I would describe myself as a fan of JK Rowling’s Robert Galbraith novels – if there is one thing Rowling/Galbraith does well, it is creating a cast of characters to root for, whether that’s Harry, Ron and Hermione, or her private investigators Cormoran Strike and Robin Ellacott and their will-we-ever-admit-our-feelings dance. But I didn’t love the previous novel in the series; The Ink Black Heart, which centred on online persecution of a murder victim, had a bitter, angry vibe and far too much transcription of internet chat. The Running Grave (Sphere) thankfully steers clear of such topics, and is much more enjoyable. Strike and Robin are approached by a man whose son, Will, joined an organisation called the Universal Humanitarian Church four years earlier. With celebrity members and an awful lot of money, the UHC seems impregnable, so Robin goes undercover at its Norfolk headquarters to find out what is really going on behind the glossy, welcoming exterior. This is a novel about cults: how people get pulled into them, how they’re brainwashed into staying. It’s disturbing and scary. Sprawling, too, of course; Galbraith’s investigators are not ones to leave any avenue unexplored. But no one comes to the author of Harry Potter looking for a tight, concise read, and it’s a pleasure to watch Robin and Strike pit their wits against such awful antagonists.
A cult may also lie at the heart of Suk Pannu’s debut novel Mrs Sidhu’s Dead and Scone (HarperCollins), based on Pannu’s BBC Radio 4 show Mrs Sidhu Investigates and aimed firmly at the Richard Osman market. Mrs Sidhu – a caterer and amateur sleuth from Slough “dressed in neat slacks and practical cardigan”, who’s played by Meera Syal in the radio show and its Acorn TV adaptation – has been relegated to cooking endless brinjal bhajis for her boss. She’s missing her detective work, though, so when a therapist is murdered at a celebrity rehab where our heroine has just been offered a job as a private chef, she’s immediately intrigued. “I do apologise but I cannot attend to anything today. I have several hundred aubergines to prepare,” she says – but is soon in the thick of the investigation. More deaths follow, but this Indian auntie’s inquisitive nature and refusal to take no for an answer means she’s quickly on the trail of the killer. But is it the right one? Peppered with wry comments from Mrs Sidhu’s memoirs – “Finding out what the client wants is the key to a successful catering contract, just as finding out what the murderer wants is the key to a successful investigation” – it is a lighthearted and fun cosy crime caper.
This is a compulsive read, as we watch Claudia chasing the truth
Ten years ago (because thrillers love a “past crime coming to light” situation) Claudia was convicted of killing her eight-month-old baby, Tilly. She’s been in prison ever since, but after years protesting her innocence, she’s now admitted blame and been released. But Claudia – and we readers, who know from a prologue that a mysterious woman really did enter Claudia’s house pretending to be the babysitter and steal her baby – is clear that she didn’t kill Tilly. She needs to find out what happened. Emma Curtis’s The Babysitter (Corvus) moves between the perspectives of three characters – Claudia, newly free, persecuted by a suburban neighbourhood who think she is a baby killer; Sara, now married to Claudia’s former husband, Joe, with a baby of her own; and Anna, the teenage babysitter whose no-show on the day Tilly disappeared led to the hiring of a replacement – and the baby vanishing. This is a compulsive read, as we watch Claudia chasing the truth. The three main women are well drawn, though the unstoppable charisma of the man they circle didn’t quite ring true for me. Nonetheless, I zoomed through this book and relished the (rather melodramatic) conclusion.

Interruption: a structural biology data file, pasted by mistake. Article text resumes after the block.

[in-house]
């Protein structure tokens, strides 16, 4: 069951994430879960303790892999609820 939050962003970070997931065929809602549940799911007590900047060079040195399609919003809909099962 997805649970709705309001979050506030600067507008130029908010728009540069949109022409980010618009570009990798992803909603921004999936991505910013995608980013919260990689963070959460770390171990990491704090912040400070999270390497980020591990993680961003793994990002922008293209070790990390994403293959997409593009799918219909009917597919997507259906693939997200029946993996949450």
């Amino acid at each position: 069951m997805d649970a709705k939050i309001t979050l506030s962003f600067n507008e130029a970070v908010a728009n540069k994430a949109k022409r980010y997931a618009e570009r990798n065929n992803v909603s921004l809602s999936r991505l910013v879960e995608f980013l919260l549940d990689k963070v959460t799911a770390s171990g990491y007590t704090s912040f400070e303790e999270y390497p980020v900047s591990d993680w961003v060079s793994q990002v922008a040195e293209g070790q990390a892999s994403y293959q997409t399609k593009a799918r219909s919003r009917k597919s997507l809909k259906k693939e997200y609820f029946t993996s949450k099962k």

I was similarly gripped by Daniel Sweren-Becker’s Kill Show (Hodder) in which, 10 years (told you) after 16-year-old Sara disappeared, those involved have finally agreed to talk about what really happened for an exposé book. We hear from Sara’s parents (her father is speaking from prison), her friends, her teachers, her neighbours. The detective on the case is spoken to, the bus driver who was a suspect and the people working on the huge true crime show that followed the case as it was unfolding (which, it turns out, didn’t really help matters). “It was 2013, everyone was already doing true crime by that point,” says TV executive Marcus. “But we were going to be the first show that did true crime in real time, without the safety net of looking backward. In hindsight, there’s a reason it’s not done like that.”
Sweren-Becker succeeds in telling the story entirely through interviews, slowly revealing the truth about Sara’s disappearance. This is a fun, clever twist on our obsession with true crime. I loved it.